Booksmith Book Club
 June 8 @ 7:30pm

by Lily King

No need to sign up, just show up!

Small Press Bookclub
May 21 @ 7pm

Anne Garréta


This Idea Must Die: Scientific Theories That Are Blocking Progress

John Brockman
PB, $15.99

War of the Encyclopaedists

Gavin Kovite, Chris Robinson
HC, $26

Fika: The Art of the Swedish Coffee Break, with Recipes for Pastries, Breads, and Other Treats

Anna Brones, Johanna Kindvall
HC, $17.99

Your Band Sucks: What I Saw at Indie Rock's Failed Revolution (But Can No Longer Hear)

Jon Fine
HC, $27.95

The Knockoff

Lucy Sykes, Jo Piazza
HC, $25.95

England and Other Stories
Graham Swift
Knopf Publishing Group
Hardcover, $25.95


Graham Swift's first collection of short fiction in over thirty years brings us stories of ancient bloodlines, evidence of England's imperial past, knotted up in the contemporary confusion of modern England. Swift, Booker Prize-winning author of Last Orders and Wish You Were Here, effortlessly illustrates the monumental shifts in culture, power, and social order from the seventeenth century to today, all through the small, perfectly drawn everyday lives of his characters. 


Neal Stephenson
William Morrow & Company
Hardcover, $35


Neal Stephenson's storytelling returns to a truly epic scale with Seveneves: the story of the end of the Earth we know, told by the handful of humans who survive to witness the birth of a new, infinitely more dangerous version. A catastrophy has turned our world into a ticking time bomb, and the certitude of imminent, total collapse brings nations together to make a desperate attempt at colonizing outer space. Stephenson deftly explores how old enmities are abandoned and new ones form under extreme pressure, and how successfully human nature can adapt to a frightening new reality.

Nell Zink
Ecco Press
Hardcover, $26.99


The second novel from Nell Zink (The Wallcreeper) stays in her Virginia home, at Stillwater College in 1966. Freshman Peggy, falls under the spell of Lee, poet and professor, and their affair results in an unplanned pregnancy and marriage. She’s a lesbian, he’s gay, so you just know this is going to be a great success. Peggy runs off with their daughter, leaving her older son behind, and they disappear underground, fleeing an ill-suited life for one on the run. Wicked comedy and a plot as taut as a bowstring, that's what Zink brings to the table. Click here to find out more about the sudden appearance of Nell Zink on the literary scene.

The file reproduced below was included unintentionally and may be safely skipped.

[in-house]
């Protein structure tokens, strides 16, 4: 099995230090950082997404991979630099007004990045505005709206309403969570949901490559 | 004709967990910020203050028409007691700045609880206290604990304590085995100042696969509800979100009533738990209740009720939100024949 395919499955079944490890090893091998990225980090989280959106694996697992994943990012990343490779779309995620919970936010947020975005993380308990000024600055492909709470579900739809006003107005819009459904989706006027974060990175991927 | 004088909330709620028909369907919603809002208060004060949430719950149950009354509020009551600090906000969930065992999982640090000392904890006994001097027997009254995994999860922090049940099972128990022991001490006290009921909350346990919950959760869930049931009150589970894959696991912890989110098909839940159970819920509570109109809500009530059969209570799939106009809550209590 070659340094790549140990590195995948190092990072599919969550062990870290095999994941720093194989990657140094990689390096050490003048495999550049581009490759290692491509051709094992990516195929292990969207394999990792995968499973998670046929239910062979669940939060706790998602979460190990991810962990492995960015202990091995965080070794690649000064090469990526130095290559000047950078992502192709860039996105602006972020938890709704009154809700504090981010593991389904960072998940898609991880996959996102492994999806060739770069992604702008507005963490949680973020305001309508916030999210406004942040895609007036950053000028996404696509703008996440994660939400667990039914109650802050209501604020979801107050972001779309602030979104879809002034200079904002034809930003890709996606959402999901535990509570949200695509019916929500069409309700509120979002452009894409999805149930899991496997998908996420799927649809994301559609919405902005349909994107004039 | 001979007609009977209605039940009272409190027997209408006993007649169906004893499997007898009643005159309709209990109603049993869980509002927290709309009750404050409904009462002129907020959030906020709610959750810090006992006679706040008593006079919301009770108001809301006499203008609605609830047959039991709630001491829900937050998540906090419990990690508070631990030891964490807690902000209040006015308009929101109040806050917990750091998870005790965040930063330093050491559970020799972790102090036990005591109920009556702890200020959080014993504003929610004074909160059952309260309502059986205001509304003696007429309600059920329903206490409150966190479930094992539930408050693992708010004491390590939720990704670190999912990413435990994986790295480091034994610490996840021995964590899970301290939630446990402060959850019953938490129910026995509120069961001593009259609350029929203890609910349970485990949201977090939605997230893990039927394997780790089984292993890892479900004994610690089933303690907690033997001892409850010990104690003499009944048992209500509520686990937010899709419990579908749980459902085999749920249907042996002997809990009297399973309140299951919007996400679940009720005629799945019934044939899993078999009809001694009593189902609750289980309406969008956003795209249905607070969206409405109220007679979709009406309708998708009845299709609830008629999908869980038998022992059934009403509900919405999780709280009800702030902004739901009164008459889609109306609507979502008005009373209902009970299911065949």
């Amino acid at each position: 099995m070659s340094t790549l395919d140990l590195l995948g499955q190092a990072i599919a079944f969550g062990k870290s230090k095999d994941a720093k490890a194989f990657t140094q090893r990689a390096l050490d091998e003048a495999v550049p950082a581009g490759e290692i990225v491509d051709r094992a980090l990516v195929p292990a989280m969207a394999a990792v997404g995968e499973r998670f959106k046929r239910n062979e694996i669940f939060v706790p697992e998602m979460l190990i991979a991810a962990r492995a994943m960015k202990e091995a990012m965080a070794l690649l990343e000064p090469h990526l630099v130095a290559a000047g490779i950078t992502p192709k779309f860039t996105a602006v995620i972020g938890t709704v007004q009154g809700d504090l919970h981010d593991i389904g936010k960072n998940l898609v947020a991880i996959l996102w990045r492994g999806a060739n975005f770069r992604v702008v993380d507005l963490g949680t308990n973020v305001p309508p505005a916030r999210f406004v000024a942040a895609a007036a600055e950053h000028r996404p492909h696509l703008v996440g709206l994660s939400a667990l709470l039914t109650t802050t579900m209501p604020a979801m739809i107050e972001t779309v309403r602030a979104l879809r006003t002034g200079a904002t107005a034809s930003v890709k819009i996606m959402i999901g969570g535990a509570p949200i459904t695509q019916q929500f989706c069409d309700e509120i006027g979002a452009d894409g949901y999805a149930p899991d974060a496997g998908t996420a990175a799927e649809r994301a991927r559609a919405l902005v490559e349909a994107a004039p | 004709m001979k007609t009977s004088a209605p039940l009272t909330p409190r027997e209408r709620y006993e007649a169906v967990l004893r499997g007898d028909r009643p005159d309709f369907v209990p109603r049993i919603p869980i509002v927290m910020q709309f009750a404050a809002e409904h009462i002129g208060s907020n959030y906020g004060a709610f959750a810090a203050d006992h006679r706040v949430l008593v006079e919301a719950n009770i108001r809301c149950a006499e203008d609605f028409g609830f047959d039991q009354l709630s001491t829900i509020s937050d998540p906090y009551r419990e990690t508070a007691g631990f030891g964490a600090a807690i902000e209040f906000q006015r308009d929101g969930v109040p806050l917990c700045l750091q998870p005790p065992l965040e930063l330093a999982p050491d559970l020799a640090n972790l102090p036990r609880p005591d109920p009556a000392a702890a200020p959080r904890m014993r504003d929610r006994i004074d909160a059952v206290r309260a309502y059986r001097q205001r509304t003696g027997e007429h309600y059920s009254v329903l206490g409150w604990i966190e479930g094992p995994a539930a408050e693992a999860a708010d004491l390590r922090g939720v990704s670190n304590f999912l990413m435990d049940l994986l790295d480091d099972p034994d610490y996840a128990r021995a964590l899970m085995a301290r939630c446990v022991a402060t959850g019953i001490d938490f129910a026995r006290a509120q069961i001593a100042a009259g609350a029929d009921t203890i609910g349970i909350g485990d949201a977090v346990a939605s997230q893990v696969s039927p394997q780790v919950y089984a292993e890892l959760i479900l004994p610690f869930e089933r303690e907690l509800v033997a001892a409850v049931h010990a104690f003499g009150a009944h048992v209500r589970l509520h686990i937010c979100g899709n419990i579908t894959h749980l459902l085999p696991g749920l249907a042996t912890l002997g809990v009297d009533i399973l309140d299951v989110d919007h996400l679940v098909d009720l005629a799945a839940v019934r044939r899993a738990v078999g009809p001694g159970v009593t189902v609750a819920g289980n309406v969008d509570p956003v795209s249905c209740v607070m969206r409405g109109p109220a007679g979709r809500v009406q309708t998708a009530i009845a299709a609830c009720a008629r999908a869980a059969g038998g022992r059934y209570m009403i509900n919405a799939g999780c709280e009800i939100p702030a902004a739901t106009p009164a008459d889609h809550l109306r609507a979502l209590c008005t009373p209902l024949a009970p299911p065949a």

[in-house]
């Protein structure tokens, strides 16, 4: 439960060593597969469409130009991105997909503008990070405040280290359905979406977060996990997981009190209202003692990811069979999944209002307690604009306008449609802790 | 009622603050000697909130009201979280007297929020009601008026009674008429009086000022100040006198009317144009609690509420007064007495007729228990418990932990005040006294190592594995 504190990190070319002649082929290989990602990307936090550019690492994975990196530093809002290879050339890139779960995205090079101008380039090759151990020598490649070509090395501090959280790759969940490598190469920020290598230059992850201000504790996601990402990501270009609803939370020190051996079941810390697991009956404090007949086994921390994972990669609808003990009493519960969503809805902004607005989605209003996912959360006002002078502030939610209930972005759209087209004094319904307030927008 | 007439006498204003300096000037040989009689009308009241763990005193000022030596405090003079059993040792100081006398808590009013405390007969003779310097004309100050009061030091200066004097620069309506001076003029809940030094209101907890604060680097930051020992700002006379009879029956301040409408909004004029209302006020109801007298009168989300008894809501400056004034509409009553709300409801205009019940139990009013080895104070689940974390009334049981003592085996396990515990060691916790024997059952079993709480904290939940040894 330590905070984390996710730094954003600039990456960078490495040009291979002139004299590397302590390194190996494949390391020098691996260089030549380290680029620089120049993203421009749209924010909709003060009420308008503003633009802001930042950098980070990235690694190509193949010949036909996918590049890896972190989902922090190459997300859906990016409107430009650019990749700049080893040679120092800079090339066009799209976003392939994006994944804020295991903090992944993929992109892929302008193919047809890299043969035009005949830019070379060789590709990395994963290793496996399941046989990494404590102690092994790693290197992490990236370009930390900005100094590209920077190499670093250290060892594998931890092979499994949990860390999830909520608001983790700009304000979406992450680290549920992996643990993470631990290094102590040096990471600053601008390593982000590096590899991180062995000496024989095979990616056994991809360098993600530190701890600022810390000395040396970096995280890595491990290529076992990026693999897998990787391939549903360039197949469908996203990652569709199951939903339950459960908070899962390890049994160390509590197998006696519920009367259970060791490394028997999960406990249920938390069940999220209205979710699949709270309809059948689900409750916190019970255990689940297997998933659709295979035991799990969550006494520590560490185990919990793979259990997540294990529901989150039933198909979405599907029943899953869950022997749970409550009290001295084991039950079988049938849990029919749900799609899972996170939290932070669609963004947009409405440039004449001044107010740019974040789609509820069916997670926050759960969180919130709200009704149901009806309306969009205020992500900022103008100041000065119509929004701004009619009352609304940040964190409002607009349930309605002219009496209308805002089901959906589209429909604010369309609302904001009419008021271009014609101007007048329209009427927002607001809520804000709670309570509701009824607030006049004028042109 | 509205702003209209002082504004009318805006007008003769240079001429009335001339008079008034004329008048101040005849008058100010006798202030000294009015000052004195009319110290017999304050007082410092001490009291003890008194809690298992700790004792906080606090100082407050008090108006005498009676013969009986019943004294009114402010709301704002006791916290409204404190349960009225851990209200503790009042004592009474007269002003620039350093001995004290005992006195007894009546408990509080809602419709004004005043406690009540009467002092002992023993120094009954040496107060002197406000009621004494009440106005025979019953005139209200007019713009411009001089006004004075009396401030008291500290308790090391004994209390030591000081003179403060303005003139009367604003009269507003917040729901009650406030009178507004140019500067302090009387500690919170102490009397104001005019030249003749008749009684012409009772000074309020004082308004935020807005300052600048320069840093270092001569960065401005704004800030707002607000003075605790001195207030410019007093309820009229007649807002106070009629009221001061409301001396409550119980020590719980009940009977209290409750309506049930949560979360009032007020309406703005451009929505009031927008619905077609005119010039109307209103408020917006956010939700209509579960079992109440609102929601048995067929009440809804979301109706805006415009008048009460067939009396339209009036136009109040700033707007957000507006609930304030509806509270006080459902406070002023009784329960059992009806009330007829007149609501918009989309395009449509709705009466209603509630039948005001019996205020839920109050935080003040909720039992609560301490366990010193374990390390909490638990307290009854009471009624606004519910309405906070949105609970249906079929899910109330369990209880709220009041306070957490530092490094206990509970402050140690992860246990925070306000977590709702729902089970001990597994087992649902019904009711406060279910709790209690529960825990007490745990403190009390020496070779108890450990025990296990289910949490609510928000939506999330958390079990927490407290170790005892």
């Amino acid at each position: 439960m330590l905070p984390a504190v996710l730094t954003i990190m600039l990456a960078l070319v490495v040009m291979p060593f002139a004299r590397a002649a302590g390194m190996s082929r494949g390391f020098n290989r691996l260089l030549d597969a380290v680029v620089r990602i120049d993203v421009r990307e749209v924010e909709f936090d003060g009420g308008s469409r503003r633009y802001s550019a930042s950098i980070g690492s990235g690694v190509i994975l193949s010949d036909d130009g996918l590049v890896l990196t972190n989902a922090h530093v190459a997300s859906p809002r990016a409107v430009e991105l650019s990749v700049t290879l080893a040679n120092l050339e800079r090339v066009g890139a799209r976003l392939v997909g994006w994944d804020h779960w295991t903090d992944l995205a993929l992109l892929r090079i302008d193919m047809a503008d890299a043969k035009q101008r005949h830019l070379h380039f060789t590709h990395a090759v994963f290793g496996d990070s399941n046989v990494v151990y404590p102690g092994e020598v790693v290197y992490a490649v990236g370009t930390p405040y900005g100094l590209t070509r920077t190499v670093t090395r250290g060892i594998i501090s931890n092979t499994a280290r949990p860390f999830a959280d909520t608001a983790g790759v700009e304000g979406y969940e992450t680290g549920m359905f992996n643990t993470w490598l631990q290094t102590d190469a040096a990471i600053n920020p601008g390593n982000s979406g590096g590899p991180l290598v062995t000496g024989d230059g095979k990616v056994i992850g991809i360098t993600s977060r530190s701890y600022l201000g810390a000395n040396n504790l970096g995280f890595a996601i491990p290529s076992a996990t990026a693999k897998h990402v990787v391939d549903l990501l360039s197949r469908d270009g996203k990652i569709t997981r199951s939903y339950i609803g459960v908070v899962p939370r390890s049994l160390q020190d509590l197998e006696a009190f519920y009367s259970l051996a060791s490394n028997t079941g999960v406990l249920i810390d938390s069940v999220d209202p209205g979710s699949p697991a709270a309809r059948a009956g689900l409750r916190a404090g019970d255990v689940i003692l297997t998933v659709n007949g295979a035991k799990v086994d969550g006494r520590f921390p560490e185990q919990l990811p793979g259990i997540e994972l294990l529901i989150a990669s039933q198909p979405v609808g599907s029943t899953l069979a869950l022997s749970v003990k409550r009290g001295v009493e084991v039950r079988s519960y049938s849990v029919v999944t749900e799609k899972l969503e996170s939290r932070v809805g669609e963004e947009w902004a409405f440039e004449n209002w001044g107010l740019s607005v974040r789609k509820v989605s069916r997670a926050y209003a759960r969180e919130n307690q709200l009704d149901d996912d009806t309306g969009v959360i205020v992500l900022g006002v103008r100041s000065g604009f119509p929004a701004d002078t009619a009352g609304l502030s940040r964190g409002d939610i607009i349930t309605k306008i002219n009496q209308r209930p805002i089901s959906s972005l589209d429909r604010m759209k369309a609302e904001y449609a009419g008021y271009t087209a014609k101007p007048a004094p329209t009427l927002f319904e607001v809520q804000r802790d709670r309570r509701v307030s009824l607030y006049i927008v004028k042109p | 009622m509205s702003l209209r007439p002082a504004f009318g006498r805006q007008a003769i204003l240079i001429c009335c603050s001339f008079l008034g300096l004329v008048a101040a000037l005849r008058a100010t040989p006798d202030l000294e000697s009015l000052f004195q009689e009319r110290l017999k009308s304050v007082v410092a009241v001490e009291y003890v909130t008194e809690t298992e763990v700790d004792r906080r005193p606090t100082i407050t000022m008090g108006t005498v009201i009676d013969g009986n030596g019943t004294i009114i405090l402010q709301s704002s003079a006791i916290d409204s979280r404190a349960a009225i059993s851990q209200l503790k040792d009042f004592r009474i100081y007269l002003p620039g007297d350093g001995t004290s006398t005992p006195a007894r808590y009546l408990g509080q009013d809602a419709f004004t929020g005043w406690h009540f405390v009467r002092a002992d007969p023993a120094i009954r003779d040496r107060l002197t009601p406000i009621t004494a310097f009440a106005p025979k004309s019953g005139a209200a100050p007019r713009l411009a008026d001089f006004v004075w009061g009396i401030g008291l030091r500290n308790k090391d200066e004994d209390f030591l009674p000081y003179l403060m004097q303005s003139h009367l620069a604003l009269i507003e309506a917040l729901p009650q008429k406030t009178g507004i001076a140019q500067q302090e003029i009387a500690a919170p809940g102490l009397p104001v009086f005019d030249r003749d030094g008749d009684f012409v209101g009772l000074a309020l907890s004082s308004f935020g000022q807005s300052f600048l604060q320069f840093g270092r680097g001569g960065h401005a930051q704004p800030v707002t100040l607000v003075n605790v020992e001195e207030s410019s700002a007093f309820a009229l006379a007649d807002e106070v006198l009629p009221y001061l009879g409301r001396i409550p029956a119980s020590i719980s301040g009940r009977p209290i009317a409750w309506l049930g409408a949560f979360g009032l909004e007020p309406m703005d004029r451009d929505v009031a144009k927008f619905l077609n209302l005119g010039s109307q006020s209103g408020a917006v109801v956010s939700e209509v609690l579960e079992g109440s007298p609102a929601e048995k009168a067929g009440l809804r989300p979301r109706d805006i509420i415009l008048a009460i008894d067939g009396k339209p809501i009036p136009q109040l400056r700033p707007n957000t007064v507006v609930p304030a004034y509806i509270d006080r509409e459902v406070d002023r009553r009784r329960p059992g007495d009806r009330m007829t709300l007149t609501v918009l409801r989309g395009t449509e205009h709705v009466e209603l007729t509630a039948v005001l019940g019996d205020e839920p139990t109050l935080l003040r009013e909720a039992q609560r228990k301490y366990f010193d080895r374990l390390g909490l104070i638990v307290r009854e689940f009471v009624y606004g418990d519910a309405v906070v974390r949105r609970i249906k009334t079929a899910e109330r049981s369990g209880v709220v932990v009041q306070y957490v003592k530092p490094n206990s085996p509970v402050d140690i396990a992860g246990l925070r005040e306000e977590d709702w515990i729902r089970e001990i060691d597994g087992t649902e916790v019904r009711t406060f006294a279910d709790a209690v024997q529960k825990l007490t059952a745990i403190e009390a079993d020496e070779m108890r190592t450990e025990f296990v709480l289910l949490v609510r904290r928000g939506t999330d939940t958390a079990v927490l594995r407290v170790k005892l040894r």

This Is Sadie
Sara O'Leary, Julie Morstad
Tundra Books
Hardcover, $17.99
Ages 4-8

Sadie has lived under the sea. She's been a boy raised by wolves. She's spent time in wonderland and the world of fairytales. She whispers to the dresses in her closet and talks to birds in the treetops. She has wings! She likes to make things -- boats out of boxes and castles out of cushions. But more than anything Sadie likes stories, because you can make them from nothing at all. Julie Morstad's illustrations make this already supremely lively little girl truly come to life.



Noelle Stevenson
Harper Teen
Paperback, $12.99
Ages 13-17


"When rash, shape-changing Nimona shows up to help the villain Ballister Blackheart take down the government (and his best friend turned nemesis) nothing turns out to be what they expected. YOU WILL FEEL THINGS!!" bellows bookseller Alex, with a backup chorus of booksellers Clarissa and Amy.
I feel pressured to read this book, that's what I feel.


In a Village by the Sea

Muon Van, April Chu
Creston Books
Hardcover, $16.95
Ages 4-7


In a Village by the Sea was inspired by the author's ancestral village in Central Vietnam, where Muan Van's family has been fishing for generations beyond count. The rhythm of the days -  the daily departure and return of the father, the household and village responsibilities of the mother - are beautifully rendered by April Chu, and the interconnectedness and layering of moment after moment for each member of the family will put readers in a trance. Down-to-earth with touches of magic.


Up In the Old Hotel
Joseph Mitchell
Vintage, 2008
Used Paperback, $9

In the 1930's Joseph Mitchell took up residence at The New Yorker, where over the ensuing decades he would build a towering journalistic legacy. Up In the Old Hotel brings together the best of his reportage, with four books-worth of observations from the keenest eye to ever survey the streets of New York City, and introduces the reader to some of the oddest, most unforgettable characters they'll ever meet. Here is one reviewer defending Mitchell's treatment of his subjects, which to some seem woefully dated: "The truth is that they are unfashionable because they attribute qualities to a certain type of people whom we find easier to deal with as abstracts rather than as individuals."

Golden Lilies

Adapted by Eileen Goudge, illustrated by Zhang Qing
Viking, 1990

The collection of letters that is Golden Lilies begins in the 1870s, with the arresting line "The house on the mountaintop has lost its soul." The letters are written by young Kwei-li, all of 18 years old, and bride-to-be of a wealthy Chinese nobleman long away on trade business. Golden Lilies gives readers an exceedingly rare glimpse of the private life and thoughts of late 19th and early 20th century China through the eyes of a woman, in an era when it is estimated that only ten percent of women could read or write.

Oakley Hall